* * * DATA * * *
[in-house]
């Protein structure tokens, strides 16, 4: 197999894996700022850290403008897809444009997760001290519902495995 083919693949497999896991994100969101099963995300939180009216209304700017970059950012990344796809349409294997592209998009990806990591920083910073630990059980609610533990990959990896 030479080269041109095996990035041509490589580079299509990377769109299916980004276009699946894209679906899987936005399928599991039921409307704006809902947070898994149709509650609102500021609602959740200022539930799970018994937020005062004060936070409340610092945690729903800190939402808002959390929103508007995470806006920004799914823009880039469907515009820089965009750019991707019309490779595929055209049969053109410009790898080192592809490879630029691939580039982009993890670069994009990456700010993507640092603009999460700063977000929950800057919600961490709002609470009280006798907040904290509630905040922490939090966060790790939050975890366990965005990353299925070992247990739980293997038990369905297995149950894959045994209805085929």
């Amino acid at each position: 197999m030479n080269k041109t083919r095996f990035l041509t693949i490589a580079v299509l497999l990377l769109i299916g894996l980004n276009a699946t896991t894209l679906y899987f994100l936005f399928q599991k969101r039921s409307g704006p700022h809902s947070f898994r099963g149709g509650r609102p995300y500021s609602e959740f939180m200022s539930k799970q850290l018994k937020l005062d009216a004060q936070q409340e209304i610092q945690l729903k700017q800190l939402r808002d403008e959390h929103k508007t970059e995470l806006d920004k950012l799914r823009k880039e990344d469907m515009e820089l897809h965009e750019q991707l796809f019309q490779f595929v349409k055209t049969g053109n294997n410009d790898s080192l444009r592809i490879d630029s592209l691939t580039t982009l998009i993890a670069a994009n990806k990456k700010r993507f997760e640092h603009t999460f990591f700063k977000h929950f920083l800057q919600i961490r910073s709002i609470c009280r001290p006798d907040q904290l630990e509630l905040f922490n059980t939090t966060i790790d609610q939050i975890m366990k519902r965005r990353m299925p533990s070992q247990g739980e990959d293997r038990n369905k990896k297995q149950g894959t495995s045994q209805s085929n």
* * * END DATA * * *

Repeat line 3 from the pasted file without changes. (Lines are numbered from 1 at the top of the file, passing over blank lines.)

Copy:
């Amino acid at each position: 197999m030479n080269k041109t083919r095996f990035l041509t693949i490589a580079v299509l497999l990377l769109i299916g894996l980004n276009a699946t896991t894209l679906y899987f994100l936005f399928q599991k969101r039921s409307g704006p700022h809902s947070f898994r099963g149709g509650r609102p995300y500021s609602e959740f939180m200022s539930k799970q850290l018994k937020l005062d009216a004060q936070q409340e209304i610092q945690l729903k700017q800190l939402r808002d403008e959390h929103k508007t970059e995470l806006d920004k950012l799914r823009k880039e990344d469907m515009e820089l897809h965009e750019q991707l796809f019309q490779f595929v349409k055209t049969g053109n294997n410009d790898s080192l444009r592809i490879d630029s592209l691939t580039t982009l998009i993890a670069a994009n990806k990456k700010r993507f997760e640092h603009t999460f990591f700063k977000h929950f920083l800057q919600i961490r910073s709002i609470c009280r001290p006798d907040q904290l630990e509630l905040f922490n059980t939090t966060i790790d609610q939050i975890m366990k519902r965005r990353m299925p533990s070992q247990g739980e990959d293997r038990n369905k990896k297995q149950g894959t495995s045994q209805s085929n």